The Angry Corrie 21: Jan-Feb 1995


9 Differences between Braeriach and Bruce Rioch

  1. Braeriach is a massive granite hill in the middle of the Cairngorms, towering above the Lairig Ghru pass and beloved of hillwanders. Bruce Rioch made many telling midfield passes during a football career stretching from 1964-81, and is current manager of Bolton Wanderers.
  2. TAC readers will recall Bolton featuring in these pages before, with the Bolt-On Fracture Repair Kit. Study of whether hamstrung and shinsplinted footballers in east Lancashire have hi-tech metal contraptions attached to their injured legs has thus far proved inconclusive.
  3. Braeriach is Scotland's third highest hill, behind Ben Nevis and Ben Macdui. Bruce Rioch had the third hardest shot in football history, behind Roberto Rivelino and Peter Lorimer. The ferocity of Rioch's edge-of-penalty-area bullets could be deduced from the terse, macho way David Coleman would always say: "Rioch. One-nil!"
  4. Both hill and footballer featured significantly in your editor's formative years. Rioch was part of the great mid-seventies Derby County teams, and since your editor lived on that part of the Plain in those days, he would occasionally visit the so-called "Baseball Ground" to see his heroes in action. Then, a few years later, soon after taking to the hill for the first time, he hurtled 600ft from Braeriach and had to be helicoptered out.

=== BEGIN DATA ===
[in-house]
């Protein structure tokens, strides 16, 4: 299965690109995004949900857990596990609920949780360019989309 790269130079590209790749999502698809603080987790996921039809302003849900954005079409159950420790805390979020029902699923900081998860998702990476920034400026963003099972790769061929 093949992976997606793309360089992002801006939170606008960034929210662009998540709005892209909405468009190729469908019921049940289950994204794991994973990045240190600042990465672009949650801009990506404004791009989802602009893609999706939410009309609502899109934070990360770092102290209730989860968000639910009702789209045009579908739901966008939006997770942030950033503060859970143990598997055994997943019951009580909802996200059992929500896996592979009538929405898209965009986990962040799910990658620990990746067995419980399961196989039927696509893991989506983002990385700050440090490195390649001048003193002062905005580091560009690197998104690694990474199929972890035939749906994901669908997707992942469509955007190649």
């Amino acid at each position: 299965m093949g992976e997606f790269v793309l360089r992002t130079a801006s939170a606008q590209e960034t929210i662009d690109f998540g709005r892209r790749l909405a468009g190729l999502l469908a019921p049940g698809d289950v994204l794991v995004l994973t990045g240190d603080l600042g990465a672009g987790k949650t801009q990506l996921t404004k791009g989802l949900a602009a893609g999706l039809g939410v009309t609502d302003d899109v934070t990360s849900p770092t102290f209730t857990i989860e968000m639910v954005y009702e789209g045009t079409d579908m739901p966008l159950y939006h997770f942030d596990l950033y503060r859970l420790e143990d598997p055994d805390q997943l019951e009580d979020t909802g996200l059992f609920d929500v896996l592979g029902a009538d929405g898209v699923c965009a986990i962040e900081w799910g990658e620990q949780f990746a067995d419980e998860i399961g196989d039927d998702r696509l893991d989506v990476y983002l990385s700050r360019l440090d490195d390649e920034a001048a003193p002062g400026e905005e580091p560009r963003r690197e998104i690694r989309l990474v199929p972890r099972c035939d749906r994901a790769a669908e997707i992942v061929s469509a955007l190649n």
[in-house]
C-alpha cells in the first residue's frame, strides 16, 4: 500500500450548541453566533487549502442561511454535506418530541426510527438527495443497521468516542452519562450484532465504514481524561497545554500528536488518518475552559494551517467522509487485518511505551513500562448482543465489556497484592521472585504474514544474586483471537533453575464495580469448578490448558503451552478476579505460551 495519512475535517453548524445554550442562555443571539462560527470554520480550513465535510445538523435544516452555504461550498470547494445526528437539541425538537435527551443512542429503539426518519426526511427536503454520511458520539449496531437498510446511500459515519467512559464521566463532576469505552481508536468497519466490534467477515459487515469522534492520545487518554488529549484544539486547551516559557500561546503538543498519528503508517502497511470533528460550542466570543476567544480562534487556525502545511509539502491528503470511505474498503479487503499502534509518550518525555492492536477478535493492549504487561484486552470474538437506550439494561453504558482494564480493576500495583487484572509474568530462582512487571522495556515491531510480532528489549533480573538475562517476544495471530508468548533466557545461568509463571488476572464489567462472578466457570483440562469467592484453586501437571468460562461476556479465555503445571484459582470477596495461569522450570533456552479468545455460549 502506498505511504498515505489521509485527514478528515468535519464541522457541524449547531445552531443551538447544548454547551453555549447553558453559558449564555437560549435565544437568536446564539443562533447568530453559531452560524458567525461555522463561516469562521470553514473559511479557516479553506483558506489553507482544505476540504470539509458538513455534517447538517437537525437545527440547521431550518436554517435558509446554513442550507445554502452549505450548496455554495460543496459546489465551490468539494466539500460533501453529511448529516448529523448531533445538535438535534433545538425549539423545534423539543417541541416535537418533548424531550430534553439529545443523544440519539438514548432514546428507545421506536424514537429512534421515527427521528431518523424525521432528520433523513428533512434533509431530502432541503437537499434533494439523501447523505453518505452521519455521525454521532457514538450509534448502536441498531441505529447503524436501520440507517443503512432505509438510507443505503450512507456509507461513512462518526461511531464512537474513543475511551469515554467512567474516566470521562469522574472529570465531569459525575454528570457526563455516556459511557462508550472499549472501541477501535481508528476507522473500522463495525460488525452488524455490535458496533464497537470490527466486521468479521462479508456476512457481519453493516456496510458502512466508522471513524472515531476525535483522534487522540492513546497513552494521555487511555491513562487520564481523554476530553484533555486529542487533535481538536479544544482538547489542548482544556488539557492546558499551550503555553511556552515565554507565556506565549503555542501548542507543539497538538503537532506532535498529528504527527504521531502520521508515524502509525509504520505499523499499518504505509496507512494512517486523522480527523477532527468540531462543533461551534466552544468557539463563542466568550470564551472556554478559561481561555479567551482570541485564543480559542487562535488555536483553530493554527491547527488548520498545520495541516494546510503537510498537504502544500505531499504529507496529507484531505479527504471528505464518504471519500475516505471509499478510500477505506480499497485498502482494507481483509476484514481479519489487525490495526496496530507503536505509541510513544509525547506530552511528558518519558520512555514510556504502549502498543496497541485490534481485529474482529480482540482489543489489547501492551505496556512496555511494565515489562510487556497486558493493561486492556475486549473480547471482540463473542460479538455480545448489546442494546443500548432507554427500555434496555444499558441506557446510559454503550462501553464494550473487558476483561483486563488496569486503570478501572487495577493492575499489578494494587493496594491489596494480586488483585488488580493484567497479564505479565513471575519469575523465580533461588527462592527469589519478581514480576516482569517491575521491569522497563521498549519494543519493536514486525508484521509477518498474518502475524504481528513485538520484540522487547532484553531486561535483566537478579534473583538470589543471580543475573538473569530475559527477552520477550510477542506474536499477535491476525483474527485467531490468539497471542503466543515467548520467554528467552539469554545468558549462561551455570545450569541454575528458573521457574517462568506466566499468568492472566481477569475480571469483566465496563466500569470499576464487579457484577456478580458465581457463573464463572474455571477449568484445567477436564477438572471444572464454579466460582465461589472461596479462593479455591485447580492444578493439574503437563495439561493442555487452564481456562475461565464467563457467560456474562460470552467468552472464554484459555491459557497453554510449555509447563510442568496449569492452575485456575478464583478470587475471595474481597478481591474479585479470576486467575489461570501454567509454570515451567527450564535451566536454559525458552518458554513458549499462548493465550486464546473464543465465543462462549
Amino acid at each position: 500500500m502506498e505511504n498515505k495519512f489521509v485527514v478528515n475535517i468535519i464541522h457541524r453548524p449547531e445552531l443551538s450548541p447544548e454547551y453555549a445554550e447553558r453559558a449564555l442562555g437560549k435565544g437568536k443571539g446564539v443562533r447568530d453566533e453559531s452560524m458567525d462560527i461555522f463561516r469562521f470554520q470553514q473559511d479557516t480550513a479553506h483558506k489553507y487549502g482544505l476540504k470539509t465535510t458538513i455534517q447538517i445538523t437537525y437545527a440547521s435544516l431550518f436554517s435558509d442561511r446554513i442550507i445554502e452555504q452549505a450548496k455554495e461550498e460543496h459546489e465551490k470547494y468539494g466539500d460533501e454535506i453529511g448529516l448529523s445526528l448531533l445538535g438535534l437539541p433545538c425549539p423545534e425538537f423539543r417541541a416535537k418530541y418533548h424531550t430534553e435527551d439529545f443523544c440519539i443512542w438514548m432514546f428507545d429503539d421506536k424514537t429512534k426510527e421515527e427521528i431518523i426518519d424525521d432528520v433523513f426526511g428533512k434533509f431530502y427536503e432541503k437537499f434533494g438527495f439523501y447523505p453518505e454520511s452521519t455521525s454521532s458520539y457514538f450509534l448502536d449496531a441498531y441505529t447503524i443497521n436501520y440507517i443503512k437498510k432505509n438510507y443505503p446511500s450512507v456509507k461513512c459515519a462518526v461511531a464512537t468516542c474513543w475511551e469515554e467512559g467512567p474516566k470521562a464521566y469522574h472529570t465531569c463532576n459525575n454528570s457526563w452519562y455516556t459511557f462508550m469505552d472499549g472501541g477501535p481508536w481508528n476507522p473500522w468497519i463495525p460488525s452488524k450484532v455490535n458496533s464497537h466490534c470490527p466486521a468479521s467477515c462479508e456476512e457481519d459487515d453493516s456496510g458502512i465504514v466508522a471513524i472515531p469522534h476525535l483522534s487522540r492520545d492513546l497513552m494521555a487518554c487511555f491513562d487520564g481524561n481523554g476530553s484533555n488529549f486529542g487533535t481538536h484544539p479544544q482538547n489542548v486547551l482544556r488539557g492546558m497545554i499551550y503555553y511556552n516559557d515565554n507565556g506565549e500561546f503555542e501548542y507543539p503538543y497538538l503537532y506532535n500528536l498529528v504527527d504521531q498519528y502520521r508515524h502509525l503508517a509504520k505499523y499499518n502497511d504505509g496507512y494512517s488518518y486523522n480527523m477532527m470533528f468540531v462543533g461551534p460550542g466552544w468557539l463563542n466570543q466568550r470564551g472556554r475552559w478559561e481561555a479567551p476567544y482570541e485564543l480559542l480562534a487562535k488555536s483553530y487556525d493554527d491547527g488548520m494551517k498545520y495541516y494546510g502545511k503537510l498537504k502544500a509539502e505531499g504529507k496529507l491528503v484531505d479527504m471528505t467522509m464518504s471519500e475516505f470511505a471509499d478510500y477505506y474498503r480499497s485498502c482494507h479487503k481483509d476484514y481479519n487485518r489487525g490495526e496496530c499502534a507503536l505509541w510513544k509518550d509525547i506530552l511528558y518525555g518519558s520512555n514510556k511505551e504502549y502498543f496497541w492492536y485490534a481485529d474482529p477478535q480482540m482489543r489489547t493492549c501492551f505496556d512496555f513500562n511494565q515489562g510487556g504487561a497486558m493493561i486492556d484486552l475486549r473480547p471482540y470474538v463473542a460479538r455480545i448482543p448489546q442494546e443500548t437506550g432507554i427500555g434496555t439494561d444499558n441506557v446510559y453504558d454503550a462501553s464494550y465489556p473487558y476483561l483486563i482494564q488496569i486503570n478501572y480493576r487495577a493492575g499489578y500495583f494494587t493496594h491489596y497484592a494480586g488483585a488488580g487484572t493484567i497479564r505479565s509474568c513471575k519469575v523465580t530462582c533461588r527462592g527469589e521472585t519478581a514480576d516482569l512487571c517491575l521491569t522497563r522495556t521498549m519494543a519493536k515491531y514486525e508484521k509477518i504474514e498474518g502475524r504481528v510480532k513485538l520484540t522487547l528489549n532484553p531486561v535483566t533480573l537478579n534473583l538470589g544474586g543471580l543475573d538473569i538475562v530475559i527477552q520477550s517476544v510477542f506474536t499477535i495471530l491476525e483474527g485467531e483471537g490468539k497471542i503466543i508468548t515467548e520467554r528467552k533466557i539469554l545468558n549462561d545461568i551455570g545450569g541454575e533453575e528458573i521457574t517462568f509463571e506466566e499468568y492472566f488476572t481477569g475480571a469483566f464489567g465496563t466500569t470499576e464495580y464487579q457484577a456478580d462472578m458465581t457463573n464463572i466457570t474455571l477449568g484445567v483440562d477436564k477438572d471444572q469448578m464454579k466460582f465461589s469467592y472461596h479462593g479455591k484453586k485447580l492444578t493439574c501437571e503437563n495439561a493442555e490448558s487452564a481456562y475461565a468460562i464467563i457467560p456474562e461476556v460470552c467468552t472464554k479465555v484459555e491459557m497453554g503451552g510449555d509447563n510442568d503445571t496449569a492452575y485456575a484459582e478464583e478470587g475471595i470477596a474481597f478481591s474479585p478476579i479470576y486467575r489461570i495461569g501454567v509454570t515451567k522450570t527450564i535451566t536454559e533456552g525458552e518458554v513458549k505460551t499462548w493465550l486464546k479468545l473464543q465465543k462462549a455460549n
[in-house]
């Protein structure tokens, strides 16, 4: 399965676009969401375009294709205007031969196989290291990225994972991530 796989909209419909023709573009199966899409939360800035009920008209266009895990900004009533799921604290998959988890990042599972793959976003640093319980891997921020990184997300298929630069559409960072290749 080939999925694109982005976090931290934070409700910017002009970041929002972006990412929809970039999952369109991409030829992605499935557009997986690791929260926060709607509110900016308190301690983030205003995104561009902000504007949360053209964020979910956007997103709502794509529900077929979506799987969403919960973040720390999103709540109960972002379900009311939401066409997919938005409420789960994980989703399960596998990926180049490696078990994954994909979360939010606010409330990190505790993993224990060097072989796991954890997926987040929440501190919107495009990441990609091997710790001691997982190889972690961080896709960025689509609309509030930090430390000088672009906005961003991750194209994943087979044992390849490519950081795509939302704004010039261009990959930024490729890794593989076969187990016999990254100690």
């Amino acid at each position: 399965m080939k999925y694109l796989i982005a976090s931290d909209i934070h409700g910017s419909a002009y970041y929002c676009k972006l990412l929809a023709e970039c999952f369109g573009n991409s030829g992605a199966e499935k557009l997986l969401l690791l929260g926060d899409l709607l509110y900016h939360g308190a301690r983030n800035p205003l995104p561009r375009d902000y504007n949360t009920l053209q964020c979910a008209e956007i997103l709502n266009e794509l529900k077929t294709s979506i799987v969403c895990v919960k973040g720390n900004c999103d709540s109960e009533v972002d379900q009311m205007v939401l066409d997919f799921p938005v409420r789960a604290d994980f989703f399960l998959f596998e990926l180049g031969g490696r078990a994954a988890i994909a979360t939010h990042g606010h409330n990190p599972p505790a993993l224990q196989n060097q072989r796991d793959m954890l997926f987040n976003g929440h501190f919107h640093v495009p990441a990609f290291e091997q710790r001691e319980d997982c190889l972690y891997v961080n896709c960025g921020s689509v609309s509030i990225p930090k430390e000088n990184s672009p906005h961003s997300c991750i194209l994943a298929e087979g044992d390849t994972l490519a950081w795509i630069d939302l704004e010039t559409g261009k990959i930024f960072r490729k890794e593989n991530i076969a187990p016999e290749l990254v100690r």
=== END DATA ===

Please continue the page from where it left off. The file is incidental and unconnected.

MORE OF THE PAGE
5. Those Derby teams had other hill connections. Not only was there Old Bigmouth himself (clough, noun: Ravine, steep valley usu. with torrent), but also Don Masson, who achieved infamy in Scotland by missing a crucial penalty against Peru in the '78 World Cup - an incident commemorated by Don's Stone in Glen Massan near Loch Eck.
  6. Other footballers with Cairngormish names include Andy Cairngoram himself (mentioned way back in TAC6) and Derry Pigweed, former goalie with Manchester City. Also, Braeriach's most outlying top is Tom Dubh: 918m high and miles from anywhere, especially from Braeriach. (It's nearer to an astonishing six other Munros!) And of course USA soccer international Tom Dooley, having scored against Alb's finest, has recently been snapped up by the Bundesliga.
  7. Another famous Bruce is Rock and Roll's "Bruce Hornsby and the Range". This begs the question: What range? The Andes? The Karakoram? The Remarkables? Given that Hornsby (cousin of Fever Pitch author Nick by the way) had only one semi-memorable song - "The Way It Is" _ perhaps the Range is that Albion bogfest, the Pennines. Mind you, at least Bruce finished the walk, as opposed to "Jon Bon Jovi", who only made it half way there.
  8. Famous Braers are thin on the ground, but include the Braer Tanker Disaster and Braer Rabbit - creation of Richard Adams and sadly struck down, along with all his kind, by myxomatosis. Oddly, suppressed SNP documents have it that the great claymore-wielding icon Robert the Bruce was confined to his bed after Culloden by a dose of brucellosis caught from a passing cow.
  9. Only the most erudite TAC football fans will have heard of former West Bromwich Albion and Wigan Albion goalie Mark Grew. TAC is investigating rumours of his having a Cairngorms-loving brother named Larry. Spookily, Grew left WBA in December 1978 - the very month in which Bruce Rioch joined neighbouring Birmingham City!

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